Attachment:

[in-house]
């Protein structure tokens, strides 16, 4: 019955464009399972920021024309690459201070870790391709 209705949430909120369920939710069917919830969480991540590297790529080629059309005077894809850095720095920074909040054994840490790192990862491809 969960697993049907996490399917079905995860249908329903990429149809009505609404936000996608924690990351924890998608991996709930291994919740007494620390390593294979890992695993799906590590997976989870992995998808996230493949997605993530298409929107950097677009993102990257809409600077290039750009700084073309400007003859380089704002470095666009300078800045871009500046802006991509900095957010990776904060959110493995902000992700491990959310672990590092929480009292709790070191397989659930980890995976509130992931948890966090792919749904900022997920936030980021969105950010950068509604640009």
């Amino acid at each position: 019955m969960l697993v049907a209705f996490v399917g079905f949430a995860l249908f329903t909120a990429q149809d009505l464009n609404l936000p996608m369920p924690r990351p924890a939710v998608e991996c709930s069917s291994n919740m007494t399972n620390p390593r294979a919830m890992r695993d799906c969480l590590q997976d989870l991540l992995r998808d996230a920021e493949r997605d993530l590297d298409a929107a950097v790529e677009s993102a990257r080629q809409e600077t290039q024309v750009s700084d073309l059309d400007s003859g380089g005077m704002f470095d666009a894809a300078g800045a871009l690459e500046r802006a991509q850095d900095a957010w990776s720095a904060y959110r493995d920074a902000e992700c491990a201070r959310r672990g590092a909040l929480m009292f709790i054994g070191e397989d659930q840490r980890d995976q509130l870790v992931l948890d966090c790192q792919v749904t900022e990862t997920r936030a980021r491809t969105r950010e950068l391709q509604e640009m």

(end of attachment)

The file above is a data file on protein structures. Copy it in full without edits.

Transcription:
[in-house]
């Protein structure tokens, strides 16, 4: 019955464009399972920021024309690459201070870790391709 209705949430909120369920939710069917919830969480991540590297790529080629059309005077894809850095720095920074909040054994840490790192990862491809 969960697993049907996490399917079905995860249908329903990429149809009505609404936000996608924690990351924890998608991996709930291994919740007494620390390593294979890992695993799906590590997976989870992995998808996230493949997605993530298409929107950097677009993102990257809409600077290039750009700084073309400007003859380089704002470095666009300078800045871009500046802006991509900095957010990776904060959110493995902000992700491990959310672990590092929480009292709790070191397989659930980890995976509130992931948890966090792919749904900022997920936030980021969105950010950068509604640009």
């Amino acid at each position: 019955m969960l697993v049907a209705f996490v399917g079905f949430a995860l249908f329903t909120a990429q149809d009505l464009n609404l936000p996608m369920p924690r990351p924890a939710v998608e991996c709930s069917s291994n919740m007494t399972n620390p390593r294979a919830m890992r695993d799906c969480l590590q997976d989870l991540l992995r998808d996230a920021e493949r997605d993530l590297d298409a929107a950097v790529e677009s993102a990257r080629q809409e600077t290039q024309v750009s700084d073309l059309d400007s003859g380089g005077m704002f470095d666009a894809a300078g800045a871009l690459e500046r802006a991509q850095d900095a957010w990776s720095a904060y959110r493995d920074a902000e992700c491990a201070r959310r672990g590092a909040l929480m009292f709790i054994g070191e397989d659930q840490r980890d995976q509130l870790v992931l948890d966090c790192q792919v749904t900022e990862t997920r936030a980021r491809t969105r950010e950068l391709q509604e640009m």